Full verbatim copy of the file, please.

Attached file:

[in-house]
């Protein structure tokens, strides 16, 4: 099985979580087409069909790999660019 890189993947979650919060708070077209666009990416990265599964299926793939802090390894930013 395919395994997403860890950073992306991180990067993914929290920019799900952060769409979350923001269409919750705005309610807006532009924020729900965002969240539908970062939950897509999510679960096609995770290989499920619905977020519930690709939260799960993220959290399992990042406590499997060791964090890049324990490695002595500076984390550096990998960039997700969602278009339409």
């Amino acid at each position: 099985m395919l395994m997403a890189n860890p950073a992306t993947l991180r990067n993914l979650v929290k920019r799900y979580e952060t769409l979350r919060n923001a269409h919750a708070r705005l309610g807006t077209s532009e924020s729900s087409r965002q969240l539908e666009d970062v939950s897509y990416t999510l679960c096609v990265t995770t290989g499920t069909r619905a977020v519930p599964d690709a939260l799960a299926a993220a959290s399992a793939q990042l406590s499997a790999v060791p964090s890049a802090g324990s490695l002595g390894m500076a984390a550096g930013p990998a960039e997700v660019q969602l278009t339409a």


[in-house]
């Protein structure tokens, strides 16, 4: 099985979580087409069909790999660019 890189993947979650919060708070077209666009990416990265599964299926793939802090390894930013 395919395994997403860890950073992306991180990067993914929290920019799900952060769409979350923001269409919750705005309610807006532009924020729900965002969240539908970062939950897509999510679960096609995770290989499920619905977020519930690709939260799960993220959290399992990042406590499997060791964090890049324990490695002595500076984390550096990998960039997700969602278009339409």
């Amino acid at each position: 099985m395919l395994m997403a890189n860890p950073a992306t993947l991180r990067n993914l979650v929290k920019r799900y979580e952060t769409l979350r919060n923001a269409h919750a708070r705005l309610g807006t077209s532009e924020s729900s087409r965002q969240l539908e666009d970062v939950s897509y990416t999510l679960c096609v990265t995770t290989g499920t069909r619905a977020v519930p599964d690709a939260l799960a299926a993220a959290s399992a793939q990042l406590s499997a790999v060791p964090s890049a802090g324990s490695l002595g390894m500076a984390a550096g930013p990998a960039e997700v660019q969602l278009t339409a």